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Thread: What happens to the chemicals?

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    Join Date
    Feb 2018
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    Savannah, GA
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    What happens to the chemicals?

    Okay, I have been reading about adjusting and maintaining correct balance in the water. Over time, as the pH, TA, etc. are adjusted, what happens to the chemicals added to make adjustments? Do they build up or precipitate out, or something else? After reading about CYA buildup, I am just wondering if other chemicals can become a problem.

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    JoyfulNoise's Avatar
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    May 2015
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    Re: What happens to the chemicals?

    Chlorine in chlorinating compounds (hypochlorite, dichlor, trichlor, cal-hypo) is reduced into chloride ion (Cl-) and measured as salt build up. All chlorinated swimming pools build up chloride ion over time. Muriatic acid (hydrogen chloride) also adds chloride ion to the water while dry acid (sodium bisulfate) leaves sulfate ions behind. Dichlor and trichlor add cyanuric acid as well as chlorine and cal-hypo adds calcium ions in the form of carbonates and hydroxides. Alkalinity increaser (aka, baking soda) and pHUp (soda ash or sodium carbonate) adds sodium ions and carbonates to the water. Sodium doesn't matter at all because it remains in solution and will not scale out at any normal pH. Carbonates and bicarbonates vary in concentration with dissolved CO2 and atmospheric CO2 depending on pH and the outgassing rate of CO2 from the pool to the atmosphere. All pool water is over-carbonated relative to atmospheric CO2 levels (think of the pool like an opened soda can) and so CO2 is constantly outgassing to the atmosphere. This is the reason why pH is always increasing in most pool water. Bathers leave behind salt from sweat and urine as well as organic compounds that breakdown from chlorine oxidation into simpler organics. Nitrates and phosphates build up over time and, while phosphates can be removed if the pool owner wants to do that, nitrates can not be removed and simply build up in the water.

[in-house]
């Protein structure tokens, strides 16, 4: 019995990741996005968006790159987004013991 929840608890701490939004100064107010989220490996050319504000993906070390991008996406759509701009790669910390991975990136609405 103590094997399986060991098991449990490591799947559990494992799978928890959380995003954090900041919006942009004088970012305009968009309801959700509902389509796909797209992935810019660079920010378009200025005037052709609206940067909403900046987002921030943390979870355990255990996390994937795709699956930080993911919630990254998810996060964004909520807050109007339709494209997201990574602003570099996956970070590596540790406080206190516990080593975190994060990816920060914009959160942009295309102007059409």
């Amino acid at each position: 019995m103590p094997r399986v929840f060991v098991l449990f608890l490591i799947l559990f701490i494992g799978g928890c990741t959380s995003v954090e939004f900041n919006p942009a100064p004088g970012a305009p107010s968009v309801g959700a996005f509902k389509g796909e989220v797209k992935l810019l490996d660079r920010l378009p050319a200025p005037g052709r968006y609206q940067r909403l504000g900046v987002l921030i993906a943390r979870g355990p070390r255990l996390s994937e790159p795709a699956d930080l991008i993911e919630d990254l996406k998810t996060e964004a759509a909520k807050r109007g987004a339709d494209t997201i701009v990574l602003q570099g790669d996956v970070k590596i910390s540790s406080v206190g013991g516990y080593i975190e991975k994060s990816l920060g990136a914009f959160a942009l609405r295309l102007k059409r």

In my area of the country where water is scare and we try not to lose a lot of it out of our pools, pool's eventually need to be drained and refilled. In wetter climates where rain and winter snow is plentiful, there's enough water exchange to typically keep pool water balanced without any full draining required to removed dissolved solids and salts.

    Total dissolved solids (TDS) is the old test method pool operators used to determine the buildup of chemicals in pool water. However nowadays, with modern test kits, pool owners can test for each specific chemical level in water and know it's concentration rather than some unspecific total value.
    Matt
    16k IG PebbleTec pool, 650gal spa, spillway and waterfall, 3HP IntelliFlo VS / 1.5HP WhisperFlo, Pentair QuadDE-100 filter, IC40 SWCG, MasterTemp 400k BTU/hr NG heater, KreepyKrauly suction-side cleaner Dolphin S300i robot, EasyTouch controls, city water, K-1001, K-2006 and K-1766 test kits, Mannitol test for borates

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    Feb 2018
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    Savannah, GA
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    Re: What happens to the chemicals?

    Thanks for the info. We average about 48" of rainfall a year here, so I guess it should not be a problem.

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    cfherrman's Avatar
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    May 2017
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    Re: What happens to the chemicals?

    Take a look at pool math's "effects of adding chemicals" at the bottom, show how much salt and other effects. Knowing what exactly happens when you add a chemical is a key part of tfpc
    Casey
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